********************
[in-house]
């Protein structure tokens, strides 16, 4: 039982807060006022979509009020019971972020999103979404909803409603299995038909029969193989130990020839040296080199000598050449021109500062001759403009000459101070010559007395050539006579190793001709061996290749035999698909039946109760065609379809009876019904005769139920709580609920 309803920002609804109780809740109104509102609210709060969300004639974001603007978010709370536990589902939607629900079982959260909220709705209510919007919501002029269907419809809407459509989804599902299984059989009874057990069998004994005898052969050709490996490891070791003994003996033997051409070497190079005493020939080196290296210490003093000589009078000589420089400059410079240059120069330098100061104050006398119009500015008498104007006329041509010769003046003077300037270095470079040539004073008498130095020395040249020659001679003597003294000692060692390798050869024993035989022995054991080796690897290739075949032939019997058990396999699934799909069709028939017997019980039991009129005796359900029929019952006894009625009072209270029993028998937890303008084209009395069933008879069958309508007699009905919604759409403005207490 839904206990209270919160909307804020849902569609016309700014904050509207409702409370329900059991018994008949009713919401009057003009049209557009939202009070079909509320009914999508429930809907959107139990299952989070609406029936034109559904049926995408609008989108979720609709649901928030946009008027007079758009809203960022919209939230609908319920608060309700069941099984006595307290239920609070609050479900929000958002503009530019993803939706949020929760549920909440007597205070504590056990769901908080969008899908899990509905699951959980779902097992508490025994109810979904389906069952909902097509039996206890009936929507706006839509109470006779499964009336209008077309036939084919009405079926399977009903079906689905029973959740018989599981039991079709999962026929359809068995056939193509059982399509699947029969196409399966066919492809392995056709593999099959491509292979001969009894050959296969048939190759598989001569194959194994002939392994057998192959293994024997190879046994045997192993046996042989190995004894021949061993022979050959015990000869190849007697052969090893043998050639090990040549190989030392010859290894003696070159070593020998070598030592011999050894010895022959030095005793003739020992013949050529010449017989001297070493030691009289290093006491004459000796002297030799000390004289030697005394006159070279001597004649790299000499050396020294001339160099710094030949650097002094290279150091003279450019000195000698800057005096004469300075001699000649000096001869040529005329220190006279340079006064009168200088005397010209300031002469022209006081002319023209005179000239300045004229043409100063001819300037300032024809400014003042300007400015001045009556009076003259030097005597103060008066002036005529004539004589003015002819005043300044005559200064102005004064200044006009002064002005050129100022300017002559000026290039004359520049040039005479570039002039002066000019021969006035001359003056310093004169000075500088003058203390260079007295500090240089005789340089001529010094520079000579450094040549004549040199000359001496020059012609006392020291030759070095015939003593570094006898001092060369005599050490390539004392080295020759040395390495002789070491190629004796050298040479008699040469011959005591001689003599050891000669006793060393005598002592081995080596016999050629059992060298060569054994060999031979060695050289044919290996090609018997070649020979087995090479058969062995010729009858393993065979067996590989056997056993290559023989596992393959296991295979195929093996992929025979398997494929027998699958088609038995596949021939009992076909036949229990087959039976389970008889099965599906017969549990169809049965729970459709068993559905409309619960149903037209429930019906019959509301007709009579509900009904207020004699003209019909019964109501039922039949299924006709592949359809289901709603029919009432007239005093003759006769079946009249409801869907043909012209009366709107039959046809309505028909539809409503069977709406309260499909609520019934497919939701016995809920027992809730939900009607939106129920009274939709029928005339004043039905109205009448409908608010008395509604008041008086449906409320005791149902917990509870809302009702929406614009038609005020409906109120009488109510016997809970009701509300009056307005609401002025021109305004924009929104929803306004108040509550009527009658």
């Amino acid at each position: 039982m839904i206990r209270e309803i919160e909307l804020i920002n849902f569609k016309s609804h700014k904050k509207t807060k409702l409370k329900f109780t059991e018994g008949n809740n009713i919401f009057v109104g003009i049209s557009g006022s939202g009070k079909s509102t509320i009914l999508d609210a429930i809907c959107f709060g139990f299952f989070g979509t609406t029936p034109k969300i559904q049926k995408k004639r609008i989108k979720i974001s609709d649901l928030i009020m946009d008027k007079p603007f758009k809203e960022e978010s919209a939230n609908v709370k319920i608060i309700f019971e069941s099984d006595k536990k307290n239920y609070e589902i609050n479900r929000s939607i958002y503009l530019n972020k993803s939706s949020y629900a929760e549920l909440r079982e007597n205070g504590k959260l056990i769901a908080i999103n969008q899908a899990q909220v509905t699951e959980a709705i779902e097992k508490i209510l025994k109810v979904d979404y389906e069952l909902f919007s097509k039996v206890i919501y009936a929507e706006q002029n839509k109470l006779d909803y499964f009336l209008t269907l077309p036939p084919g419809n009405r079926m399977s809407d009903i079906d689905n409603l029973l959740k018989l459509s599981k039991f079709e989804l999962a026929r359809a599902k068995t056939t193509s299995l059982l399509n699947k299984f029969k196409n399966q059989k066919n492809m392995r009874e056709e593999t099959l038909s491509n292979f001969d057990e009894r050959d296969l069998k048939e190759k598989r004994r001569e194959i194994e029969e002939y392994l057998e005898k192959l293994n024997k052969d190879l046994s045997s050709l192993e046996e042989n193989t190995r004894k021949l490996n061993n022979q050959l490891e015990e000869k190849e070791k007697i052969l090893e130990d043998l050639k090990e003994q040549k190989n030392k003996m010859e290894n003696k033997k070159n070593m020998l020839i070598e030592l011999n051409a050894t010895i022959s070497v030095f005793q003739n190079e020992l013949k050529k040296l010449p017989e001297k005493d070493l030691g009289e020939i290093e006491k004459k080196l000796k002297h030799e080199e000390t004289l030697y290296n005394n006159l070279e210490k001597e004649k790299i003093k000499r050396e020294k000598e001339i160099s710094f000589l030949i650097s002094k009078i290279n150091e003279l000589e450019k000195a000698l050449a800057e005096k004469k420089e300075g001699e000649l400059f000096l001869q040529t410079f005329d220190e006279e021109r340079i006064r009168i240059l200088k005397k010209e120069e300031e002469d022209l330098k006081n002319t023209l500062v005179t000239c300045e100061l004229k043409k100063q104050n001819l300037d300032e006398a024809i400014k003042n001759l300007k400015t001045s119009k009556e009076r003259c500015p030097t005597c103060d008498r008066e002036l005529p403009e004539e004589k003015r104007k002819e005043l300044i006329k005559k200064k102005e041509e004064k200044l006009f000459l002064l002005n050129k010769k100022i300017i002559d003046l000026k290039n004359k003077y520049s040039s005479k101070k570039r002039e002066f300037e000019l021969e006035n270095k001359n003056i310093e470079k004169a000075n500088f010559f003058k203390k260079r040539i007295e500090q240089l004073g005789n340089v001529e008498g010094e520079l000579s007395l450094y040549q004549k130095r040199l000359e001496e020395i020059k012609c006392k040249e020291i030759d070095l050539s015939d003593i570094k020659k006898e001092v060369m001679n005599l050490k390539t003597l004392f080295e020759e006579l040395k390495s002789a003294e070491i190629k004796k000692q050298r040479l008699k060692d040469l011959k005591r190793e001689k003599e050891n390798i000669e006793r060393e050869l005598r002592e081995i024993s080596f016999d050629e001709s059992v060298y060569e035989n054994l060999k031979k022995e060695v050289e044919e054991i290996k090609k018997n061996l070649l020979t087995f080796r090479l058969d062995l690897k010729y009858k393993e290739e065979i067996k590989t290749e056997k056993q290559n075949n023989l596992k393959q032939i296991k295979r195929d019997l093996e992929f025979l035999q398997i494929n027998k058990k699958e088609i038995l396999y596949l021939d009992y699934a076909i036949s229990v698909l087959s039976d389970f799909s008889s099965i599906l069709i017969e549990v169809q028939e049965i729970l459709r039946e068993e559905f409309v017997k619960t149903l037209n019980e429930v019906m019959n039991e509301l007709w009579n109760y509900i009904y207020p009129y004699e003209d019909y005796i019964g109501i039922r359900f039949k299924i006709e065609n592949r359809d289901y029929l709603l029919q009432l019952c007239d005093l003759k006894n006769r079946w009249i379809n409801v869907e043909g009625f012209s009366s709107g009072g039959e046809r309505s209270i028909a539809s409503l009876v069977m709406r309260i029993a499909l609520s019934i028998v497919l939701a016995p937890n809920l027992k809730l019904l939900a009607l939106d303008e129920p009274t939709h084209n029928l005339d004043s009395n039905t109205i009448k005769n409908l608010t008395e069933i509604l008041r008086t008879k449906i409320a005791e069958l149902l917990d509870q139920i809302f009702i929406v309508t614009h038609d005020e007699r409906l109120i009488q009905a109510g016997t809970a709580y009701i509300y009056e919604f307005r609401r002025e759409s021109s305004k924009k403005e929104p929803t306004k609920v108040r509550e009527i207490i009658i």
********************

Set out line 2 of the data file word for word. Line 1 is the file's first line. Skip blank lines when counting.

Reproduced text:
């Protein structure tokens, strides 16, 4: 039982807060006022979509009020019971972020999103979404909803409603299995038909029969193989130990020839040296080199000598050449021109500062001759403009000459101070010559007395050539006579190793001709061996290749035999698909039946109760065609379809009876019904005769139920709580609920 309803920002609804109780809740109104509102609210709060969300004639974001603007978010709370536990589902939607629900079982959260909220709705209510919007919501002029269907419809809407459509989804599902299984059989009874057990069998004994005898052969050709490996490891070791003994003996033997051409070497190079005493020939080196290296210490003093000589009078000589420089400059410079240059120069330098100061104050006398119009500015008498104007006329041509010769003046003077300037270095470079040539004073008498130095020395040249020659001679003597003294000692060692390798050869024993035989022995054991080796690897290739075949032939019997058990396999699934799909069709028939017997019980039991009129005796359900029929019952006894009625009072209270029993028998937890303008084209009395069933008879069958309508007699009905919604759409403005207490 839904206990209270919160909307804020849902569609016309700014904050509207409702409370329900059991018994008949009713919401009057003009049209557009939202009070079909509320009914999508429930809907959107139990299952989070609406029936034109559904049926995408609008989108979720609709649901928030946009008027007079758009809203960022919209939230609908319920608060309700069941099984006595307290239920609070609050479900929000958002503009530019993803939706949020929760549920909440007597205070504590056990769901908080969008899908899990509905699951959980779902097992508490025994109810979904389906069952909902097509039996206890009936929507706006839509109470006779499964009336209008077309036939084919009405079926399977009903079906689905029973959740018989599981039991079709999962026929359809068995056939193509059982399509699947029969196409399966066919492809392995056709593999099959491509292979001969009894050959296969048939190759598989001569194959194994002939392994057998192959293994024997190879046994045997192993046996042989190995004894021949061993022979050959015990000869190849007697052969090893043998050639090990040549190989030392010859290894003696070159070593020998070598030592011999050894010895022959030095005793003739020992013949050529010449017989001297070493030691009289290093006491004459000796002297030799000390004289030697005394006159070279001597004649790299000499050396020294001339160099710094030949650097002094290279150091003279450019000195000698800057005096004469300075001699000649000096001869040529005329220190006279340079006064009168200088005397010209300031002469022209006081002319023209005179000239300045004229043409100063001819300037300032024809400014003042300007400015001045009556009076003259030097005597103060008066002036005529004539004589003015002819005043300044005559200064102005004064200044006009002064002005050129100022300017002559000026290039004359520049040039005479570039002039002066000019021969006035001359003056310093004169000075500088003058203390260079007295500090240089005789340089001529010094520079000579450094040549004549040199000359001496020059012609006392020291030759070095015939003593570094006898001092060369005599050490390539004392080295020759040395390495002789070491190629004796050298040479008699040469011959005591001689003599050891000669006793060393005598002592081995080596016999050629059992060298060569054994060999031979060695050289044919290996090609018997070649020979087995090479058969062995010729009858393993065979067996590989056997056993290559023989596992393959296991295979195929093996992929025979398997494929027998699958088609038995596949021939009992076909036949229990087959039976389970008889099965599906017969549990169809049965729970459709068993559905409309619960149903037209429930019906019959509301007709009579509900009904207020004699003209019909019964109501039922039949299924006709592949359809289901709603029919009432007239005093003759006769079946009249409801869907043909012209009366709107039959046809309505028909539809409503069977709406309260499909609520019934497919939701016995809920027992809730939900009607939106129920009274939709029928005339004043039905109205009448409908608010008395509604008041008086449906409320005791149902917990509870809302009702929406614009038609005020409906109120009488109510016997809970009701509300009056307005609401002025021109305004924009929104929803306004108040509550009527009658």